organisms are classified or identified. Two websites containing dichotomous key activities are
provided below.


For LEP students:
       Use shoe activity found on website listed below.
       Allow time for discussion among students and with you.
       Have students copy the key they created in their notebooks.
       After the key is created, give each group a unique shoe or picture of one (ice skate, slipper,
        scuba flipper, ballet shoe, etc.) that they must fit into their scheme.
       Each group should explain to the class how they decided to add their special shoe in and
        why. Ex: We put the ice skate in the sneaker kingdom because it has laces like sneakers.
        We put the slipper in the flip flop kingdom because you can just slip it on. We had to make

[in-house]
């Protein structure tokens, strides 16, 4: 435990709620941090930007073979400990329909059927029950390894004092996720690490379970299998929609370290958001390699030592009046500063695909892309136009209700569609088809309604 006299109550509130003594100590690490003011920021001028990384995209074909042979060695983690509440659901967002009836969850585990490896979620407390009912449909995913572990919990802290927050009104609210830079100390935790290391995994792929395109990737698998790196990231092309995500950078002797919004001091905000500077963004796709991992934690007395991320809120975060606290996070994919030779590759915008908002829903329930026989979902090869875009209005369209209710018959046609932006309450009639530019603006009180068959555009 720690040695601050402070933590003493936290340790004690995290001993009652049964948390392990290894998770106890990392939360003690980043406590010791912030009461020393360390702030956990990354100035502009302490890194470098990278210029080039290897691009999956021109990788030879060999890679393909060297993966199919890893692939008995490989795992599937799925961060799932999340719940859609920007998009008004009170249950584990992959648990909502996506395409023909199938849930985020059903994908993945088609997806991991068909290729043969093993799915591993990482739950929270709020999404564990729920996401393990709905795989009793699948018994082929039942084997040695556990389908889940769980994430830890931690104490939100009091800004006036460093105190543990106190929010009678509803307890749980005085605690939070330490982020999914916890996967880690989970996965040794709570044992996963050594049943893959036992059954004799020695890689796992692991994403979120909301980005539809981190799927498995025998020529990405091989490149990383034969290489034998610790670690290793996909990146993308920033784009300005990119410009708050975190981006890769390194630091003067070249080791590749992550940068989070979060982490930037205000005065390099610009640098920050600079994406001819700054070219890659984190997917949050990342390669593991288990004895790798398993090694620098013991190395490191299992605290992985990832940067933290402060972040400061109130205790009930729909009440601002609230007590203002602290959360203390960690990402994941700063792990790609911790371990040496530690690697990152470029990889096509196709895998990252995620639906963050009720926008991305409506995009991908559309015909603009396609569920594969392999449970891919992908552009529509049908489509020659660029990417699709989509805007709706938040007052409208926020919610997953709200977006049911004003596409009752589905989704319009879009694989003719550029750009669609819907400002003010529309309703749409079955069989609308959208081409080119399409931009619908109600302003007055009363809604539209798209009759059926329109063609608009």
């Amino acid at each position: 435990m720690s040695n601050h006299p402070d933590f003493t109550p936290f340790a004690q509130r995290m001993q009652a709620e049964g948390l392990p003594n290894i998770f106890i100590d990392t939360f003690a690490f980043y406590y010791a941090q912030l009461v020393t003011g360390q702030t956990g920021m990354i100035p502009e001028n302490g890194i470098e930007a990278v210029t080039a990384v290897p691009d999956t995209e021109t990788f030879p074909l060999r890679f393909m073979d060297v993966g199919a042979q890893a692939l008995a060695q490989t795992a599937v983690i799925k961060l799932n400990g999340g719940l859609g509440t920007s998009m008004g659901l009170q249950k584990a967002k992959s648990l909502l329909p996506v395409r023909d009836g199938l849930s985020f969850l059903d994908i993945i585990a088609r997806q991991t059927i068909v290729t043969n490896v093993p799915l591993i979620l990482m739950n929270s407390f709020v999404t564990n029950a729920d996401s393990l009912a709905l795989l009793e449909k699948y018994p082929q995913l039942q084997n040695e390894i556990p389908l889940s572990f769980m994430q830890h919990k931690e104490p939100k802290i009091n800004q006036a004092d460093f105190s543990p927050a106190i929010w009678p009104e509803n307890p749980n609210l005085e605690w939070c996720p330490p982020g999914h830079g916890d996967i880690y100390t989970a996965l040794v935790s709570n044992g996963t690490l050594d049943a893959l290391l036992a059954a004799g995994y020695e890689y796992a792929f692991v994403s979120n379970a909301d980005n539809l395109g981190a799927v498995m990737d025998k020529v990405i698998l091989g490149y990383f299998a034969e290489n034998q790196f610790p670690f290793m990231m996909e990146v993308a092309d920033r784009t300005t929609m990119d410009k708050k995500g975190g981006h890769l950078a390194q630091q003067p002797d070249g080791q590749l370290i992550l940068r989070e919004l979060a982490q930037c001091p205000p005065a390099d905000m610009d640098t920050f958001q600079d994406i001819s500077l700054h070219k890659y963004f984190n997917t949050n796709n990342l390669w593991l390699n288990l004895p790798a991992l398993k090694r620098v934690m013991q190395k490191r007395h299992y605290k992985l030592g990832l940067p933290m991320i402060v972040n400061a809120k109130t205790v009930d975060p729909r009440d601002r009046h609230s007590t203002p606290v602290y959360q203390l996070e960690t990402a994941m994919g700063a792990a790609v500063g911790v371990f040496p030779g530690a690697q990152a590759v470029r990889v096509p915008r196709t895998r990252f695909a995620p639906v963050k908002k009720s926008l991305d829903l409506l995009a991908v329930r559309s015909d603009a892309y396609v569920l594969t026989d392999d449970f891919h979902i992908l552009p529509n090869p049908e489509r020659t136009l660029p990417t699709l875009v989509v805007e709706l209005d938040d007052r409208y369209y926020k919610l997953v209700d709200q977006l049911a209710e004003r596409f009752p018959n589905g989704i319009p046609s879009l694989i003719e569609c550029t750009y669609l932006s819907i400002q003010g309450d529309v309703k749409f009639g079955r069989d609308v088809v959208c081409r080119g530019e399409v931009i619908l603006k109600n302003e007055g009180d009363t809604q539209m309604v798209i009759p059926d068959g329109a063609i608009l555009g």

a new kingdom because this shoe is unlike any of the others.




Biology- Unit 3                          DRAFT                                                 57
Guiding Question:    How can organisms be identified using a dichotomous key?

Before Activity: The teacher should reinforce the value of organizing living things with a
taxonomic system as discussed in the previous activity. The teacher should briefly explain how
to use a dichotomous key and do one organism as an example.

Focus Objectives: 4.01, 1.02


Language (ELP) Objectives for LEP students:
       Discuss shoe classification with classmates and teacher.
       Write a dichotomous key to classify shoes.
       Discuss placement of a unique shoe into the kingdoms created by the class.
       Orally explain the placement of the unique shoe.




Activity Time: 45 minutes